We must incentivize household savings for fast economic growth

We must incentivize household savings for fast economic growth
We must incentivize household savings for fast economic growth

Summary

This is key to getting them rising amid a falling share of the ‘young’ in the working-age population.

Prime Minister Narendra Modi has given a clarion call for India to become a developed country by 2047 when we celebrate 100 years of India’s independence. Achieving this objective requires real income to grow at 8% per annum over the next 25 years; significantly higher than the approximately 6% growth achieved over the last 25 years. If we accomplish this, India will become only the fifth country in the world since 1970, in addition to China, Botswana, Korea and Singapore, to grow its real income in excess of 7% year-on-year over a 50-year period.

One of the prerequisites for achieving faster growth is to invest more in factories, machinery and infrastructure, among other things. Going by historical evidence, we need to invest about 4.5% to 5% of gross domestic product (GDP) to clock 1% GDP growth; thus, realising 8% growth will require investments worth 35%-40% of GDP. Close to 90% of this capital requirement will need to be financed domestically, and a big chunk of it through the household sector. Hence, one of the key pivots for achieving faster growth is for households to save more. This becomes even more important since household savings declined by 7% of GDP between 2010 and 2017 and have only recently begun to look up, marginally. Pushing household savings is, thus, critical to achieve accelerated growth on a sustained basis.

Household savings in India had been steadily increasing since independence, from around 7% of GDP in 1951 to 13% by 1981 to its peak of 25% in 2010. However, since then, it has declined to 18% in 2017. This is unprecedented since the maximum decline in the post-independence period has not been more than 2%. Hence, a 7-8% decline is not a usual fluctuation, but has structural underpinnings. Part of this decline can be attributed to slowing GDP growth over the last decade or so; households save more when incomes increase at a faster pace and vice-versa. However, this alone is not a good enough explanation, since India has gone through slower GDP growth phases in the past as well without witnessing such a steep decline in household savings.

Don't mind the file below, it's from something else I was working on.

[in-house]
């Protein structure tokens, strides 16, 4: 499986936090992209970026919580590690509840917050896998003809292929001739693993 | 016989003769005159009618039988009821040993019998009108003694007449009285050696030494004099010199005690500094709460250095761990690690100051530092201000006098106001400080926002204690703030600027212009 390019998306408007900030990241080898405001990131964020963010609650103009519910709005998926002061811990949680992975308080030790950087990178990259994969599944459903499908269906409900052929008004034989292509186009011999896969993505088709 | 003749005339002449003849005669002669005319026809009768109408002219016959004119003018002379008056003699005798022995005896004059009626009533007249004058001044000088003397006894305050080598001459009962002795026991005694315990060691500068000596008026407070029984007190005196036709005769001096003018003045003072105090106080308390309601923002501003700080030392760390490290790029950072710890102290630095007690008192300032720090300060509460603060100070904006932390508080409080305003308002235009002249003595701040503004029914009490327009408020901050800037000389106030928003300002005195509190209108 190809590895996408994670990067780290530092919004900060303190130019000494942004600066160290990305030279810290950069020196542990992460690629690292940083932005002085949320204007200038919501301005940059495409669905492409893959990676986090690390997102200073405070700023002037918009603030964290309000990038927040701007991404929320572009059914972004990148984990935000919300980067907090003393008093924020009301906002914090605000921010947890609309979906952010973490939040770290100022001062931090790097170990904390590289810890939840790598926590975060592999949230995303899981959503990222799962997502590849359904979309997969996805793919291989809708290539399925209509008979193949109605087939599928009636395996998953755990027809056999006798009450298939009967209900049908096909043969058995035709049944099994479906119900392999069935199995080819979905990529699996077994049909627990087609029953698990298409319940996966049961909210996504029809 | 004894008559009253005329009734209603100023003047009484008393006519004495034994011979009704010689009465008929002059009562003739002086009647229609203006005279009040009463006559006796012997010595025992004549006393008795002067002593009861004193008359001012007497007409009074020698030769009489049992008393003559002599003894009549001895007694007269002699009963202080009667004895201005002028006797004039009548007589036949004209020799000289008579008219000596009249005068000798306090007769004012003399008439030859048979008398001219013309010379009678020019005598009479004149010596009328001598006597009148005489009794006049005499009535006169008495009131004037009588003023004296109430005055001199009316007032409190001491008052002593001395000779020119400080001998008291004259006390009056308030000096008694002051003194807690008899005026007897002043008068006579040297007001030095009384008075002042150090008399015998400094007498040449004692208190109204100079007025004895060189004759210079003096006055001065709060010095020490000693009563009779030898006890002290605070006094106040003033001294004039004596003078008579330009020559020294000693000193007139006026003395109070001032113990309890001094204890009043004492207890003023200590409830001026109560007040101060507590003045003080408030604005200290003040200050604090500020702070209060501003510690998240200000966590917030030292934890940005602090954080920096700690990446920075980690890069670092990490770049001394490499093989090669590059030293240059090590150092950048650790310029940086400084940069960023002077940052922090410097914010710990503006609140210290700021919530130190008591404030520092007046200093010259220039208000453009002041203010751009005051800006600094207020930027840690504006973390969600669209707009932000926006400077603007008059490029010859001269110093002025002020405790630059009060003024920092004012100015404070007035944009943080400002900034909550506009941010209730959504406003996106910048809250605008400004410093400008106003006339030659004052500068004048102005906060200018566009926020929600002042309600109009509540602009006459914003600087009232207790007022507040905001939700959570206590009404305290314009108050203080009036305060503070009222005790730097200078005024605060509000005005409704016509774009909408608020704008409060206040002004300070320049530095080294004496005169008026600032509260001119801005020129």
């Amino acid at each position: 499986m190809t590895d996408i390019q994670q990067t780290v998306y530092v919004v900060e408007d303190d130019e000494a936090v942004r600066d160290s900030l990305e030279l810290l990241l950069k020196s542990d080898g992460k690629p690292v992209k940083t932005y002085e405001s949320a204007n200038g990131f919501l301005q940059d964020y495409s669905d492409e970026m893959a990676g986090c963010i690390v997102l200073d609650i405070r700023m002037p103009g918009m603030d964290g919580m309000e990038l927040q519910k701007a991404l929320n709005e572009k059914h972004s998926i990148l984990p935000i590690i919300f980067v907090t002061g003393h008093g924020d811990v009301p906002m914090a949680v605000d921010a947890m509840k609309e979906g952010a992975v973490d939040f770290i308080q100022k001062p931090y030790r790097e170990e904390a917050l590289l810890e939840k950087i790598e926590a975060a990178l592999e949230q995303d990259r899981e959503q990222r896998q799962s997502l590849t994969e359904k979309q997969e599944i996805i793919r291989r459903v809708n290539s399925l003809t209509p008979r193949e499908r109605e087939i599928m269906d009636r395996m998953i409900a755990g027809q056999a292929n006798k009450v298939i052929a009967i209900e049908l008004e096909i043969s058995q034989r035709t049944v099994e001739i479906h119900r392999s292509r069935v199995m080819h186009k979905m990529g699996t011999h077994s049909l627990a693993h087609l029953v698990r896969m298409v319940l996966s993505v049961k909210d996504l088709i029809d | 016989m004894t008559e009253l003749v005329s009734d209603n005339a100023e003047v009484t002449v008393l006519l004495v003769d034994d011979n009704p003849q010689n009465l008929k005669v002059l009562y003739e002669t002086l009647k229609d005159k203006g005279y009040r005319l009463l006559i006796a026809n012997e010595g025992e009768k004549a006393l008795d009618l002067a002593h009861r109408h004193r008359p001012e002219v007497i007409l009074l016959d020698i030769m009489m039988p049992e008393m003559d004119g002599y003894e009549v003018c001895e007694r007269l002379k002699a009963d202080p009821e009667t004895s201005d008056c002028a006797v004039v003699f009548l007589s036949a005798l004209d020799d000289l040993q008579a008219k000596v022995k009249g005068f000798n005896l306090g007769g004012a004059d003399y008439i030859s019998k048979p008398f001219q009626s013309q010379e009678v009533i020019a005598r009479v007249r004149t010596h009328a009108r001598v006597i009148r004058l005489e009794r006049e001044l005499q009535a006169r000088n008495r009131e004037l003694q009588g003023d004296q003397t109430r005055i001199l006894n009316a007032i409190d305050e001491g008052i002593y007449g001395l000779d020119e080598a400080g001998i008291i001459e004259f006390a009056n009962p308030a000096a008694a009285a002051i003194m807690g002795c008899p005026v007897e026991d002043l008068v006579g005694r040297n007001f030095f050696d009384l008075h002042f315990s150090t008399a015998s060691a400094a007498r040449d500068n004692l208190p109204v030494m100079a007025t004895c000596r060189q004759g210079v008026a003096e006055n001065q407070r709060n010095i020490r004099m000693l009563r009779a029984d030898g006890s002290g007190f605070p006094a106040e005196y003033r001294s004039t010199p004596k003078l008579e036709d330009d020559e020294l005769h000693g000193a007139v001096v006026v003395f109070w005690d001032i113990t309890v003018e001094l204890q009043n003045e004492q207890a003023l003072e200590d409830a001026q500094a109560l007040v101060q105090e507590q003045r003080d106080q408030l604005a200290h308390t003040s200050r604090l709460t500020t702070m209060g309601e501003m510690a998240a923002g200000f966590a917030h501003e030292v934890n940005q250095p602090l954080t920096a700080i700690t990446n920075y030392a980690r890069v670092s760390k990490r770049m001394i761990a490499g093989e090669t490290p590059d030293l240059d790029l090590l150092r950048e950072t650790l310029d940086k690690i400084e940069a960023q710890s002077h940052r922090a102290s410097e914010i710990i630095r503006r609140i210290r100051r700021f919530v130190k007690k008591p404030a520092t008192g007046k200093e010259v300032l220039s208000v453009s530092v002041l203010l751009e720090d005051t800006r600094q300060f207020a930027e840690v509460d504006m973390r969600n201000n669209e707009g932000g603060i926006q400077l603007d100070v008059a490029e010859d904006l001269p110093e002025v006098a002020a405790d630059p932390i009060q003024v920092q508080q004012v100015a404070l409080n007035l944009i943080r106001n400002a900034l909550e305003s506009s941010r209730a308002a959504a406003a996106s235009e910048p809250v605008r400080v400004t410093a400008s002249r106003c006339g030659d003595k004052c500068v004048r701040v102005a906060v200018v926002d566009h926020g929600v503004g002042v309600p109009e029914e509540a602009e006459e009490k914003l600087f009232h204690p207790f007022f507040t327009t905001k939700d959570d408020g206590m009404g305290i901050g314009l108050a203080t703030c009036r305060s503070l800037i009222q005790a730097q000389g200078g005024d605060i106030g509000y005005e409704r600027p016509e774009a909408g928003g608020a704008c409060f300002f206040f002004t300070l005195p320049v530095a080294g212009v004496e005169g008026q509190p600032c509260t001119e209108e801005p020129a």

We argue in our paper, ‘India’s New Growth Recipe: Globally Competitive Large Firms’, published by the Centre for Social and Economic Progress in December 2022, that one of the structural reasons for this reduction in household savings is an unnoticed demographic shift towards a declining share of the ‘young’ in the working age population. We define the population between 15-44 years as ‘young’ and it is the share of this cohort that is steadily declining in the working age population—from 77% in 2001 to 73% by 2021 and likely to decline further to about 70% by 2031. Since it is the ‘young’ who traditionally save the maximum, their declining share acts as a dampener on overall household savings.

This demographic shift may come as surprise for a country that is universally considered to be one of the youngest in the world, with a median age of around 29 years, compared to 38 years for China and 33 years for Brazil. Nonetheless, a declining share of the ‘young’ is very much on and is one of the key structural drivers pushing down household savings.

There are strong empirical and rational reasons to believe that household savings peak when the head of the household reaches around 45 years of age. For example, in the US, savings peak when the head of the household reaches 40-45 years of age and in Singapore, working adults in their 20s save 35% of their income, in contrast to 29% saved by working adults in the age group of 55-65 years. India is no exception. According to some estimates, the savings of Indian households as a proportion of their income drop by about 8%-10% once the head of the household crosses 45 years of age.

This saving behaviour is intuitive as well, since at this age, big-ticket expenses like the marriage of children, expenses for higher studies, among others start kicking in, requiring households to dip into their savings pool. Marriages are one of the biggest expenses in a typical Indian household; they can cost up to six times a family’s income, thus requiring them to dip into their savings or borrow. The average age that people in India get married is 19-23 years and hence a typical parent would be in their mid-40s when marrying off their first child. All in all, one would expect pressure on household savings in India when the proportion of the ‘young’ begins to decline. The declining share of India’s ‘young’, thus, poses a structural impediment.

Simulating the value of this demographic variable and with reasonable assumptions on income growth, we estimate that household savings will be around 20-24% of GDP by 2030. While this level of household savings is reasonably high by global standards and comparable to China’s in the late-2000s, this may not be good enough to meet our growth ambition.

The government needs to realise and address this challenge by incentivising household financial savings. Resolving the lower household saving conundrum in the wake of this silent and irreversible demographic shift is, thus, imperative for faster growth.

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